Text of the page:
Ahmet Ali Celikten
Born in 1883 in Smyrna (present day İzmir), Celikten’s mother Zenciye Emine Hanım, was of Yoruba ancestry and his father, Ali Bey, of Afro-Arab ancestry.
Celikten aimed to become a naval sailor and entered the Naval Technical School, Haddehâne Mektebi in 1904.
In 1908, he graduated as a First Lieutenant (“Mülâzım-ı evvel”) and then went to aviation courses in the Naval Flight School (“Deniz Tayyare Mektebi”), earning his wings in 1914 at Yeşilköy, which makes Celikten the first Black military pilot in aviation history.
At twelve years old, Coleman began attending the Missionary Baptist Church in Texas and, after graduating, embarked on a journey to Oklahoma to attend the Oklahoma Colored Agricultural and Normal University (Langston University), where she completed only one term due to financial constraints.
In 1915, at 23 years of age, Coleman moved to Chicago, where she lived with her brothers and worked as a manicurist.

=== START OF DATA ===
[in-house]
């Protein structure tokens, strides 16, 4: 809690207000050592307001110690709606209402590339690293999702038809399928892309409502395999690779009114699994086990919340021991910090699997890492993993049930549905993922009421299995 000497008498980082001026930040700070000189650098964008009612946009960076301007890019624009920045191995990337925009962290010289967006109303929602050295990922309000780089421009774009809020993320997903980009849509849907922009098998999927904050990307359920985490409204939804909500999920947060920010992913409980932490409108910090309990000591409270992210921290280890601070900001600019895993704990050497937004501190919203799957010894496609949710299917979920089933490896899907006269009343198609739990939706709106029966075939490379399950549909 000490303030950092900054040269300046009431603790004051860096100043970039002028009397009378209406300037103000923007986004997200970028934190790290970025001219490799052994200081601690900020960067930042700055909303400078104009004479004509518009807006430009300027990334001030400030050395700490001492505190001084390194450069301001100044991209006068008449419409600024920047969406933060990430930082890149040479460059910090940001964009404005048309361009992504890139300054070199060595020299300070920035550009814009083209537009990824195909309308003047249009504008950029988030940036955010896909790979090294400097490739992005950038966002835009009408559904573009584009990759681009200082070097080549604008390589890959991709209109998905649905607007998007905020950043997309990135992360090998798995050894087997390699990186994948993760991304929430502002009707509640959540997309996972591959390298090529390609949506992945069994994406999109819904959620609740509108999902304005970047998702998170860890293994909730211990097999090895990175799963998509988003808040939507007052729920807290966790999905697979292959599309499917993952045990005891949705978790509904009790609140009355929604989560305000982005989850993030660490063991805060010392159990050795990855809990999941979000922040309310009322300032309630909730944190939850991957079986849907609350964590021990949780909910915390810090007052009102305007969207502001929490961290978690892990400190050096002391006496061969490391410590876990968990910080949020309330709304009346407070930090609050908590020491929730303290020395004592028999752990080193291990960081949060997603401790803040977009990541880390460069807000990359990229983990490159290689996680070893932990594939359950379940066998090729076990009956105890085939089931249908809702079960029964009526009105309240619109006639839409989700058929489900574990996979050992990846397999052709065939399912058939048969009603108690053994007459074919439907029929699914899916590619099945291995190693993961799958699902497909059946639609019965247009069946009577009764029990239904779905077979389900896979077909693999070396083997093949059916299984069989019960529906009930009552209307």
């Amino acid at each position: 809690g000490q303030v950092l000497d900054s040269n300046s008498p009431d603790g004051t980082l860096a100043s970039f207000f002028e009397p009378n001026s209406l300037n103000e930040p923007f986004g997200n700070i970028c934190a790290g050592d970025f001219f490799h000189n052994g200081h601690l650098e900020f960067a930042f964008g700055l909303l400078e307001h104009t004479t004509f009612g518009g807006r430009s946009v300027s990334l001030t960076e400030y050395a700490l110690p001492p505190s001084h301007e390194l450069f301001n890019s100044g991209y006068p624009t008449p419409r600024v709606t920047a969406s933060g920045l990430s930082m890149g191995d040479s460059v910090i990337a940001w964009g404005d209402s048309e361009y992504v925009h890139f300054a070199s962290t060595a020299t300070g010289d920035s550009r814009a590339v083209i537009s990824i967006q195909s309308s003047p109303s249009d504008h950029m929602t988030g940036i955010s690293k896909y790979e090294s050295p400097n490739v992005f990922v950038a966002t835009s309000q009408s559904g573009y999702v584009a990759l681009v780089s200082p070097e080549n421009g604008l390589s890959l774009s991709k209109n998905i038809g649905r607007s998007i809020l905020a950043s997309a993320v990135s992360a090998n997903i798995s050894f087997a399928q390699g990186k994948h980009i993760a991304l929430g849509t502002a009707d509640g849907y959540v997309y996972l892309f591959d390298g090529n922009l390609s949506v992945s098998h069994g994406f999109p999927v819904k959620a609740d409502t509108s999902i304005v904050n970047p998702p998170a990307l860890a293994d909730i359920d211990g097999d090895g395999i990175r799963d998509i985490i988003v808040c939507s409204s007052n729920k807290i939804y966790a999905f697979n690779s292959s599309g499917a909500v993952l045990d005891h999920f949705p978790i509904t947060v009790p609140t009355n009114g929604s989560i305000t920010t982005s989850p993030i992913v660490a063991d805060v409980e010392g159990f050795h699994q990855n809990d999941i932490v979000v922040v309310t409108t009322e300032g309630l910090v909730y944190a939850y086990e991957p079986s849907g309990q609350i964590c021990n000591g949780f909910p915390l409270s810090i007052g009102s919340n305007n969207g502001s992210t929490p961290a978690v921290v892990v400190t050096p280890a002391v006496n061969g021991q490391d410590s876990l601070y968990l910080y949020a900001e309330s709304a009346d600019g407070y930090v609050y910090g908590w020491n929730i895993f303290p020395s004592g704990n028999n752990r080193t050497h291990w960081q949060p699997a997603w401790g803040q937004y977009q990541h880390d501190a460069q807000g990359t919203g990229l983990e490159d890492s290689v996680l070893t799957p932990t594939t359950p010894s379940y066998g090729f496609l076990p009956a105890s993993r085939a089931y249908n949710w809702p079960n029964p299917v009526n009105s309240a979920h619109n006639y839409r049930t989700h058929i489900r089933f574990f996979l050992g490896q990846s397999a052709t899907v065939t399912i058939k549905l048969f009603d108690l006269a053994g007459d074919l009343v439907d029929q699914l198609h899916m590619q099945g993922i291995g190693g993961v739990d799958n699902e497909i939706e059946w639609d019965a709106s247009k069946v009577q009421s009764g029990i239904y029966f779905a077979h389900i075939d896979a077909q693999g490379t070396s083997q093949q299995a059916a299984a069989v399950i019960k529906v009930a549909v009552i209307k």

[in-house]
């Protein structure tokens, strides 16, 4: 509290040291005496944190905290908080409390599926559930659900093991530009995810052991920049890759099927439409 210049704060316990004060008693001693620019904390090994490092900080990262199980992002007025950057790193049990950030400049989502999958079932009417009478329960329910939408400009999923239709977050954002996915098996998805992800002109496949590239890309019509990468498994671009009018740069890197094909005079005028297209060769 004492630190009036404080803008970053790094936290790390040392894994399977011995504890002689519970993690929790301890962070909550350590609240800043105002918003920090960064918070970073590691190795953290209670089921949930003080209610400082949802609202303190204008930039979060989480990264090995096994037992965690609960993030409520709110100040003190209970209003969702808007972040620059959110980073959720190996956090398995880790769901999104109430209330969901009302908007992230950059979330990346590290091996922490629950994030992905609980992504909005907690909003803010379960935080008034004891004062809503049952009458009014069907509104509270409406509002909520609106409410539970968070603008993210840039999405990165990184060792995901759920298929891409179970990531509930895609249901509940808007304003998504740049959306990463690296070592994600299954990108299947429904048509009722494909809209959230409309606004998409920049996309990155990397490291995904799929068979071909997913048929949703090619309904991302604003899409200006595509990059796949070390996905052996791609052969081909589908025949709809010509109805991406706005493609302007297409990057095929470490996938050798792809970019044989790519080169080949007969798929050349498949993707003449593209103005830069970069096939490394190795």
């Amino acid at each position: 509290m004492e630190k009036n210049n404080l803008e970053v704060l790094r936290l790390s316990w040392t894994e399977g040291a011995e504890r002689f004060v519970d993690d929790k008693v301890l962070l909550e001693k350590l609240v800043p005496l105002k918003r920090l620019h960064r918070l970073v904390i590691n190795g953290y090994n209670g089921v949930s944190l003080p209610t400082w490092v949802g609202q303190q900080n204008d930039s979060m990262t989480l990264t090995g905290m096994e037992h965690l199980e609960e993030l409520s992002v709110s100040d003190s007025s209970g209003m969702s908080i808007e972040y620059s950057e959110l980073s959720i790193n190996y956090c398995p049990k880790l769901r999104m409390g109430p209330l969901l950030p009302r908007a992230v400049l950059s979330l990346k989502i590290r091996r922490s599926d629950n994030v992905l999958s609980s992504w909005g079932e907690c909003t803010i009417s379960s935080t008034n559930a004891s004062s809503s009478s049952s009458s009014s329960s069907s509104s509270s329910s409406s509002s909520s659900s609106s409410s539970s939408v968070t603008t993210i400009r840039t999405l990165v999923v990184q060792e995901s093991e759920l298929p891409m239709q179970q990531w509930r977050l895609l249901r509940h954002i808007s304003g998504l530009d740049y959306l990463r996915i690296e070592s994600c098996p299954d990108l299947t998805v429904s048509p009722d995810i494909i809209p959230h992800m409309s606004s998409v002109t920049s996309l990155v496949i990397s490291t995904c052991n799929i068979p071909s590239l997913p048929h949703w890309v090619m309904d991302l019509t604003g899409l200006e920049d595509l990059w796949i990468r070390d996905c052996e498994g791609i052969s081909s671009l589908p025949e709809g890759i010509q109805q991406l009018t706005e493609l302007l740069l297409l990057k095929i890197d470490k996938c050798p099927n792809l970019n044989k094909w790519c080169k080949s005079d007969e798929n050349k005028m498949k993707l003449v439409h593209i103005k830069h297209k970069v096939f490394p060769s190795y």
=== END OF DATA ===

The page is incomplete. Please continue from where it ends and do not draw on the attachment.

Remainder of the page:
Not long after her move to Chicago, Coleman began listening to and reading stories of World War I pilots, which sparked her interest in aviation.
Because flying schools in the United States denied her entry, she taught herself French, moved to France and enrolled in the well-known Caudron Brother’s School of Aviation.
In 1922, After just seven months of training, Coleman broke barriers and became the world’s first Black woman to earn a pilot’s license.
Desiring to start a flying school for African Americans when she returned to the U.S., Coleman used her aerial skills to earn money, entertaining crowds with her amazing stunt flying, parachuting, barnstorming and aerial tricks. Also in 1922, Coleman broke yet another barrier, performing the first public flight by an African-American woman in the United States.